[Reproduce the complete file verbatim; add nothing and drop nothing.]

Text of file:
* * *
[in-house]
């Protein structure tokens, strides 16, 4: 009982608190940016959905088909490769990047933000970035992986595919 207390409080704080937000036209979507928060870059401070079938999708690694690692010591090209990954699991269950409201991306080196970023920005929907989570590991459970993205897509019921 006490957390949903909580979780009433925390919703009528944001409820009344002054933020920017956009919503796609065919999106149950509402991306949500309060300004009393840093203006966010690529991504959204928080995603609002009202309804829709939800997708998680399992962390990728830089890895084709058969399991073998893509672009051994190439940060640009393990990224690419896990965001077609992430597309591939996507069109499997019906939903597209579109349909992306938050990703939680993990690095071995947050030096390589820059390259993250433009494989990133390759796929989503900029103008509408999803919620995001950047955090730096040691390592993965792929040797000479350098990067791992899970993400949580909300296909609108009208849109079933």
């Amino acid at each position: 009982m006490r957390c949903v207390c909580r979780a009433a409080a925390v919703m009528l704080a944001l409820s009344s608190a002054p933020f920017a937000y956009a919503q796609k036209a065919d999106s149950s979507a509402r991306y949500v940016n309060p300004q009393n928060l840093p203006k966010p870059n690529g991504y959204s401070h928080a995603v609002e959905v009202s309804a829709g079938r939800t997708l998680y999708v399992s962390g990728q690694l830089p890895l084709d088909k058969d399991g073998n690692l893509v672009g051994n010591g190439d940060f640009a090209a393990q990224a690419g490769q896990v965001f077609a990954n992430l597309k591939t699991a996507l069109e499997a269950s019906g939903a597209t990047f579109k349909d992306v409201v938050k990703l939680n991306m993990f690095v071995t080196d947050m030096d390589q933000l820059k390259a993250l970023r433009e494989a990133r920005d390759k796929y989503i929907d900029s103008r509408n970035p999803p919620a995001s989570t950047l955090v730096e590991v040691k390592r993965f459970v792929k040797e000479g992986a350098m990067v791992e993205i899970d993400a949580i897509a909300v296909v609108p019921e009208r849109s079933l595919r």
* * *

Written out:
[in-house]
């Protein structure tokens, strides 16, 4: 009982608190940016959905088909490769990047933000970035992986595919 207390409080704080937000036209979507928060870059401070079938999708690694690692010591090209990954699991269950409201991306080196970023920005929907989570590991459970993205897509019921 006490957390949903909580979780009433925390919703009528944001409820009344002054933020920017956009919503796609065919999106149950509402991306949500309060300004009393840093203006966010690529991504959204928080995603609002009202309804829709939800997708998680399992962390990728830089890895084709058969399991073998893509672009051994190439940060640009393990990224690419896990965001077609992430597309591939996507069109499997019906939903597209579109349909992306938050990703939680993990690095071995947050030096390589820059390259993250433009494989990133390759796929989503900029103008509408999803919620995001950047955090730096040691390592993965792929040797000479350098990067791992899970993400949580909300296909609108009208849109079933």
């Amino acid at each position: 009982m006490r957390c949903v207390c909580r979780a009433a409080a925390v919703m009528l704080a944001l409820s009344s608190a002054p933020f920017a937000y956009a919503q796609k036209a065919d999106s149950s979507a509402r991306y949500v940016n309060p300004q009393n928060l840093p203006k966010p870059n690529g991504y959204s401070h928080a995603v609002e959905v009202s309804a829709g079938r939800t997708l998680y999708v399992s962390g990728q690694l830089p890895l084709d088909k058969d399991g073998n690692l893509v672009g051994n010591g190439d940060f640009a090209a393990q990224a690419g490769q896990v965001f077609a990954n992430l597309k591939t699991a996507l069109e499997a269950s019906g939903a597209t990047f579109k349909d992306v409201v938050k990703l939680n991306m993990f690095v071995t080196d947050m030096d390589q933000l820059k390259a993250l970023r433009e494989a990133r920005d390759k796929y989503i929907d900029s103008r509408n970035p999803p919620a995001s989570t950047l955090v730096e590991v040691k390592r993965f459970v792929k040797e000479g992986a350098m990067v791992e993205i899970d993400a949580i897509a909300v296909v609108p019921e009208r849109s079933l595919r």